Wandering Thoughts archives


Understanding X mouse cursors (and their several layers of history)

Like most if not all windowing systems, X has the concept of the mouse cursor and allows it to take on various shapes depending on what's going on and what the mouse is over. The mouse cursor is drawn by the server, which means that X programs need to have some way of telling the server what cursor shape they want at the moment (traditionally by associating a cursor shape with every window or sub-window area and then letting X work out which one to display based on where the mouse pointer was).

The X protocol (and server) come with a pre-defined set of cursors. If your program is happy with one of these, you use it by telling the X server that you want cursor number N with XCreateFontCursor(). As mentioned in the manpage (and hinted at by the function name), the server loads these cursors from a specific X font, which is exposed to clients under the special font name 'cursor'. Like the special 'fixed' font name, this isn't even a XLFD font name and so there's no way to specify what pixel size you want your cursors to be in; you get whatever (font) size the font is or the server decides on (if the X font the server is using is one where it can do that, and I'm not sure that the X server even supports resizable fonts for the special cursor font).

(The 'cursor' font is listed in 'xlsfonts' output and can be looked at with 'xfd -fn cursor'. There are often several alternate cursor fonts, which you can also look at; these would be used through XCreateGlyphCursor().)

The actual font that is the (default) cursor font can be set through a server command line argument (per XServer(1)). If not set, I believe it's whatever font called 'cursor' the X server finds while rummaging around its font directories. On my Fedora 31 machine, this font file is /usr/share/X11/fonts/misc/cursor.pcf.gz (ie, a bitmap font in PCF format, which I believe means that it has only a single size). This 'cursor' font has to be specially formatted to provide not just the actual image for each cursor but also the mask for what parts of the cursor are transparent (see here and here, and also here). This cursor font file is normally only present on machines with the X server, and because it's used (only) by the server, it only needs to be on the server's machine. In other words, this is a server side X font.

Of course, it didn't take long for people to be unhappy with the default X server cursors in the default size. In particular, people wanted themes, with their own choice of different looking cursors. Fortunately X had always provided an escape hatch for programs that wanted custom cursors; not only could they use an different font to get cursors from (although it had better be set up right), they could also define their own cursor bitmaps and masks with XCreatePixmapCursor() (and apparently there are additional options these days). So enterprising people built cursor theming on top of this, eventually with a more or less standard library for this, XCursor (see also the Arch wiki). Somewhat to my surprise, XCursor is used today even by things like xterm.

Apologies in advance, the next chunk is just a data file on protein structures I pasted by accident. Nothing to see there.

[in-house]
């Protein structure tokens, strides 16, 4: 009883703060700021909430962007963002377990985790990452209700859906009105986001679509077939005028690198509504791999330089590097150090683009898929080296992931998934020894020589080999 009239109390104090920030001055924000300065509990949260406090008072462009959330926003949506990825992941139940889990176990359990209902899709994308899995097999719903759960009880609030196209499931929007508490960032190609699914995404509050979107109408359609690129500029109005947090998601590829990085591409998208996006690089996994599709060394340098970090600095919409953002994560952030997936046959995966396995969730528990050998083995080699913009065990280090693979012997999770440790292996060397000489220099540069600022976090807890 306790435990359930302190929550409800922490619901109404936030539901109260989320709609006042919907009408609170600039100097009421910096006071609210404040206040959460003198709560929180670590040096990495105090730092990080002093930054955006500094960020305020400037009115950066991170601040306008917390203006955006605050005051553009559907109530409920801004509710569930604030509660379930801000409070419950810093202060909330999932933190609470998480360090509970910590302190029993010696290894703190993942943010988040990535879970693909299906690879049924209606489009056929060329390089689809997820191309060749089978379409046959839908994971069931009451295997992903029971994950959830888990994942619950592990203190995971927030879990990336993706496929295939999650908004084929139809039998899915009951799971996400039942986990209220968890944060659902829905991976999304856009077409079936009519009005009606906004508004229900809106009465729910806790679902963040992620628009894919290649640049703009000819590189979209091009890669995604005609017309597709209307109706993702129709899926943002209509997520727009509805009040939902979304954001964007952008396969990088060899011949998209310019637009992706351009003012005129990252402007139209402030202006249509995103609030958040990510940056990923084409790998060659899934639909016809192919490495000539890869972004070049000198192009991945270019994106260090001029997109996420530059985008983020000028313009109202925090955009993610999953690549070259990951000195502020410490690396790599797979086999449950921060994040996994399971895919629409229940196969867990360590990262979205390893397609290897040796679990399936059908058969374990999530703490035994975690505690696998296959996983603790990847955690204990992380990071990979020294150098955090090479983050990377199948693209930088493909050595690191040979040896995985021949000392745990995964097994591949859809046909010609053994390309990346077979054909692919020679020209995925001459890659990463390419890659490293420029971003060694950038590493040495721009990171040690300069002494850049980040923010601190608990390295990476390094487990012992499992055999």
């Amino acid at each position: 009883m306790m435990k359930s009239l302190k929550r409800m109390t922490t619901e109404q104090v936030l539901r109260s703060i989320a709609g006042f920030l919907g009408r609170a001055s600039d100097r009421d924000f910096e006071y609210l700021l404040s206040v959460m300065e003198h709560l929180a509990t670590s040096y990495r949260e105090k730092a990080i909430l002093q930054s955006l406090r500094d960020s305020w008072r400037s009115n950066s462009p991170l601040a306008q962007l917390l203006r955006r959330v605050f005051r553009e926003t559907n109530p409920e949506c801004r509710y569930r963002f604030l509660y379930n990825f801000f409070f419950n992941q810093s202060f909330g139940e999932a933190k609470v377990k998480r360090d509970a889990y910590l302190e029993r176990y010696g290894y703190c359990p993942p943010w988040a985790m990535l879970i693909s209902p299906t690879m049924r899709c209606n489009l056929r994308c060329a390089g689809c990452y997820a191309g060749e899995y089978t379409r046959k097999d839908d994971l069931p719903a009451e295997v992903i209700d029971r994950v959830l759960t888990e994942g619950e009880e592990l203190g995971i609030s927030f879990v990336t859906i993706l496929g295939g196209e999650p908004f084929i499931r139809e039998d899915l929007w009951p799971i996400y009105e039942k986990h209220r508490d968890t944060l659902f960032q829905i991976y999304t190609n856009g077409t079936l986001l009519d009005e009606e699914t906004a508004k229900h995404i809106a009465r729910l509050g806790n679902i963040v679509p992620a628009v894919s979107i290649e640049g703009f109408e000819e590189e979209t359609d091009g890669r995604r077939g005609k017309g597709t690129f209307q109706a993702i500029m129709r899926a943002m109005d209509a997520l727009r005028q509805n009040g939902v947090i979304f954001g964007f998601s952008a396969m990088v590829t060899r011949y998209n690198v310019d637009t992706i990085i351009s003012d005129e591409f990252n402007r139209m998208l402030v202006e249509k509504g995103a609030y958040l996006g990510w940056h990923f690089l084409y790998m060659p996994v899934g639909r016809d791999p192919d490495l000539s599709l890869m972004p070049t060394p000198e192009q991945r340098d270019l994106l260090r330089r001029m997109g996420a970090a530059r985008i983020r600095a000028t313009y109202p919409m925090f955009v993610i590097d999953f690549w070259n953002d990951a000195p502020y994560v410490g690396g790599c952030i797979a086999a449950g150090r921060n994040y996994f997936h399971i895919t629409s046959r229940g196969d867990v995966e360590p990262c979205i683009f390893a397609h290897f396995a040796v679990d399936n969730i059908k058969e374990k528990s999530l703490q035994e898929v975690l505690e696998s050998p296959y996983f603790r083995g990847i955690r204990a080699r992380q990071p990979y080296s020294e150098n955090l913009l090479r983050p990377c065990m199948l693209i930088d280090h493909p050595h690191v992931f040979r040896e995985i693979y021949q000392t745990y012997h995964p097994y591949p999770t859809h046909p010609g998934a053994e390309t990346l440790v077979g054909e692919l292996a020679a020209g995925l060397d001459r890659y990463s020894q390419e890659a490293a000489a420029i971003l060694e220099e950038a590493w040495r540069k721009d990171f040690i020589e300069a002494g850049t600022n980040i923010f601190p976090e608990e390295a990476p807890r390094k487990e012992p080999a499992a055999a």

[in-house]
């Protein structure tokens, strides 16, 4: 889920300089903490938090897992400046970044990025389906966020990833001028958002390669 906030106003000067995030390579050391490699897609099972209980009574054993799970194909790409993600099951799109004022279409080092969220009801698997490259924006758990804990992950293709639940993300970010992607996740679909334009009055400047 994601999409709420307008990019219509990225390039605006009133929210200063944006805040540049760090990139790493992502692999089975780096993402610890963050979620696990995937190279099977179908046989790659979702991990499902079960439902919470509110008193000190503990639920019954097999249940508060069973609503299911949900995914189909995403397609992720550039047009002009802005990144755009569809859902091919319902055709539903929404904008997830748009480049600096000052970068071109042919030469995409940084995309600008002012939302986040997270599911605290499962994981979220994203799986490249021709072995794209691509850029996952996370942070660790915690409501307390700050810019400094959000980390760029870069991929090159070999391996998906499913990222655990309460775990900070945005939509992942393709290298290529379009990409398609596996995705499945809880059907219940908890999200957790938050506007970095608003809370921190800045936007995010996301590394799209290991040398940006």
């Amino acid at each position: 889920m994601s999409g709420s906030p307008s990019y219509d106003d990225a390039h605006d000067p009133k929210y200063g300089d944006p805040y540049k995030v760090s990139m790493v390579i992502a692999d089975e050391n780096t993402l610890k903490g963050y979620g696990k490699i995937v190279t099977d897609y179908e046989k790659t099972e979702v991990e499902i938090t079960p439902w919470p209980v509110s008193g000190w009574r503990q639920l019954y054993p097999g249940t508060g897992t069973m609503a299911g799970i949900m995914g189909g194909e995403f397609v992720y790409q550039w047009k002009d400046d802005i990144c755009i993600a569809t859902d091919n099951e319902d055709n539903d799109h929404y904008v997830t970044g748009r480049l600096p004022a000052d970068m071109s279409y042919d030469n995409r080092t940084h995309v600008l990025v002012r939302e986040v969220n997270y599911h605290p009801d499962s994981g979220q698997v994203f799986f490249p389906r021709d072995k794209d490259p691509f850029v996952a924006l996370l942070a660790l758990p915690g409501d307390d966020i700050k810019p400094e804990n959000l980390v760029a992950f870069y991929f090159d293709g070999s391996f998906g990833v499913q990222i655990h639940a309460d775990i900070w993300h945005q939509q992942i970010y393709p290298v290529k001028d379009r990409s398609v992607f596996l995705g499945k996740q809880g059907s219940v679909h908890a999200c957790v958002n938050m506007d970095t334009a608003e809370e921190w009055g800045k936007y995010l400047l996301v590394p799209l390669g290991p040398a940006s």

(I'm not sure how toolkits like GTK and desktops like KDE do all of this, but I think they're at least compatible with XCursor so you can use the same cursor themes and theme configuration files with both.)

Because cursor themes work by having the X client create bitmaps and then send them to the X server, they're reliant on having the cursor theme data that defines the cursors on every machine you run X programs from. This has the same drawbacks as modern X fonts do; how a given cursor theme is rendered (and if it is at all) depends on the individual client and the individual machine. If you run all of your X programs from one machine, either everything works or it doesn't. If you run your X programs from multiple machines and use a HiDPI display, you can discover that your Ubuntu machines are missing some cursor theme data files.

(Even if everyone has the same cursor theme data (and uses the same theme), they all need to agree about what size the cursors should be given various settings, your apparent display DPI, and so on.)

PS: It appears that even with XCursor, basic X programs make no attempt to scale up the size of (some) mouse cursors to match the size of other elements. For instance, I can run 'xterm -fs 24' to get pretty gigantic text, but the I-beam mouse cursor is the same size as always and so now pretty small compared to the letters themselves. Depending on your view, this may or may not be a feature; you can argue that the size of the mouse pointer you want is set by how visible various sizes are, not how well they match other elements of the window you're in. It could be pretty weird to move your mouse cursor from a big text xterm to a normal xterm and back and have the mouse cursor jump around in size.

unix/XMouseCursors written at 00:14:40; Add Comment

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